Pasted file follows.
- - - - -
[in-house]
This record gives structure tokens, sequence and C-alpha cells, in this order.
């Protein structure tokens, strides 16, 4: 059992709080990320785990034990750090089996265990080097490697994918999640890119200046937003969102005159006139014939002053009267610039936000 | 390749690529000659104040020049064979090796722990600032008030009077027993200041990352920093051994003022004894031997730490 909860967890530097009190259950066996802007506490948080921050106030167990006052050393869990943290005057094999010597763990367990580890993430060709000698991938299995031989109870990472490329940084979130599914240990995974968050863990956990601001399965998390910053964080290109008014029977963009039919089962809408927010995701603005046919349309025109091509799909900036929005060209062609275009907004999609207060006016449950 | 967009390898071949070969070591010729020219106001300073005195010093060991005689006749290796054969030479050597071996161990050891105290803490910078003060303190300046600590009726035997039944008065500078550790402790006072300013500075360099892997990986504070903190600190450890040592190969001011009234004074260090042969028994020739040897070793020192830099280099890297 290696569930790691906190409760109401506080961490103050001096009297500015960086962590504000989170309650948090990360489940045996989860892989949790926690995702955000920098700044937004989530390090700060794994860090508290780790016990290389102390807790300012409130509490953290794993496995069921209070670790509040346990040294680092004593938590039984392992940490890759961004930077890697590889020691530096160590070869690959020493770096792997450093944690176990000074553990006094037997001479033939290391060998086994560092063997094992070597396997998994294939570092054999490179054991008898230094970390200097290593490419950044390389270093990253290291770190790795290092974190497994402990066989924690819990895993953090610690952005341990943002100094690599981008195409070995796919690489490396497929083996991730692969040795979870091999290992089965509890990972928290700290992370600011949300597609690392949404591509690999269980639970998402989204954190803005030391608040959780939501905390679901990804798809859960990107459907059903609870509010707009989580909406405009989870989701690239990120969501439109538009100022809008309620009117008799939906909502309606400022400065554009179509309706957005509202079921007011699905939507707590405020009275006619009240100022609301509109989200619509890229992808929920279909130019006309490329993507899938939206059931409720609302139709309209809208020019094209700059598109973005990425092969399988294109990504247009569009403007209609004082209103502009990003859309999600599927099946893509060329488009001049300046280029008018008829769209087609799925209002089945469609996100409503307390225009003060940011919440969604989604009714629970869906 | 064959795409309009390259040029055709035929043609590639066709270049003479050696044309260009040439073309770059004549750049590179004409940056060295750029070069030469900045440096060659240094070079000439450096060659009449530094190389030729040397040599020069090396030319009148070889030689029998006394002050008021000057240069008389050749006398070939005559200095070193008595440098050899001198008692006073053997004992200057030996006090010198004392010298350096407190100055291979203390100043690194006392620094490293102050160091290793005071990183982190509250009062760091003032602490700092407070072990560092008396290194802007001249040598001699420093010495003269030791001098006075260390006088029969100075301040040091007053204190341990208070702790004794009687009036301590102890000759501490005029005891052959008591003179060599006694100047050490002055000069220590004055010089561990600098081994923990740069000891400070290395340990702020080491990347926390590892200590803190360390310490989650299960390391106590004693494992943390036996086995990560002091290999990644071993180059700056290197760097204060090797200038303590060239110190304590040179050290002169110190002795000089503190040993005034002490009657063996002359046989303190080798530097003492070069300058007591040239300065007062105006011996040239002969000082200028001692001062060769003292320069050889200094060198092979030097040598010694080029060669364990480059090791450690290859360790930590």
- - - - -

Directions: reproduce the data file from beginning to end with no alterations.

[in-house]
This record gives structure tokens, sequence and C-alpha cells, in this order.
């Protein structure tokens, strides 16, 4: 059992709080990320785990034990750090089996265990080097490697994918999640890119200046937003969102005159006139014939002053009267610039936000 | 390749690529000659104040020049064979090796722990600032008030009077027993200041990352920093051994003022004894031997730490 909860967890530097009190259950066996802007506490948080921050106030167990006052050393869990943290005057094999010597763990367990580890993430060709000698991938299995031989109870990472490329940084979130599914240990995974968050863990956990601001399965998390910053964080290109008014029977963009039919089962809408927010995701603005046919349309025109091509799909900036929005060209062609275009907004999609207060006016449950 | 967009390898071949070969070591010729020219106001300073005195010093060991005689006749290796054969030479050597071996161990050891105290803490910078003060303190300046600590009726035997039944008065500078550790402790006072300013500075360099892997990986504070903190600190450890040592190969001011009234004074260090042969028994020739040897070793020192830099280099890297 290696569930790691906190409760109401506080961490103050001096009297500015960086962590504000989170309650948090990360489940045996989860892989949790926690995702955000920098700044937004989530390090700060794994860090508290780790016990290389102390807790300012409130509490953290794993496995069921209070670790509040346990040294680092004593938590039984392992940490890759961004930077890697590889020691530096160590070869690959020493770096792997450093944690176990000074553990006094037997001479033939290391060998086994560092063997094992070597396997998994294939570092054999490179054991008898230094970390200097290593490419950044390389270093990253290291770190790795290092974190497994402990066989924690819990895993953090610690952005341990943002100094690599981008195409070995796919690489490396497929083996991730692969040795979870091999290992089965509890990972928290700290992370600011949300597609690392949404591509690999269980639970998402989204954190803005030391608040959780939501905390679901990804798809859960990107459907059903609870509010707009989580909406405009989870989701690239990120969501439109538009100022809008309620009117008799939906909502309606400022400065554009179509309706957005509202079921007011699905939507707590405020009275006619009240100022609301509109989200619509890229992808929920279909130019006309490329993507899938939206059931409720609302139709309209809208020019094209700059598109973005990425092969399988294109990504247009569009403007209609004082209103502009990003859309999600599927099946893509060329488009001049300046280029008018008829769209087609799925209002089945469609996100409503307390225009003060940011919440969604989604009714629970869906 | 064959795409309009390259040029055709035929043609590639066709270049003479050696044309260009040439073309770059004549750049590179004409940056060295750029070069030469900045440096060659240094070079000439450096060659009449530094190389030729040397040599020069090396030319009148070889030689029998006394002050008021000057240069008389050749006398070939005559200095070193008595440098050899001198008692006073053997004992200057030996006090010198004392010298350096407190100055291979203390100043690194006392620094490293102050160091290793005071990183982190509250009062760091003032602490700092407070072990560092008396290194802007001249040598001699420093010495003269030791001098006075260390006088029969100075301040040091007053204190341990208070702790004794009687009036301590102890000759501490005029005891052959008591003179060599006694100047050490002055000069220590004055010089561990600098081994923990740069000891400070290395340990702020080491990347926390590892200590803190360390310490989650299960390391106590004693494992943390036996086995990560002091290999990644071993180059700056290197760097204060090797200038303590060239110190304590040179050290002169110190002795000089503190040993005034002490009657063996002359046989303190080798530097003492070069300058007591040239300065007062105006011996040239002969000082200028001692001062060769003292320069050889200094060198092979030097040598010694080029060669364990480059090791450690290859360790930590």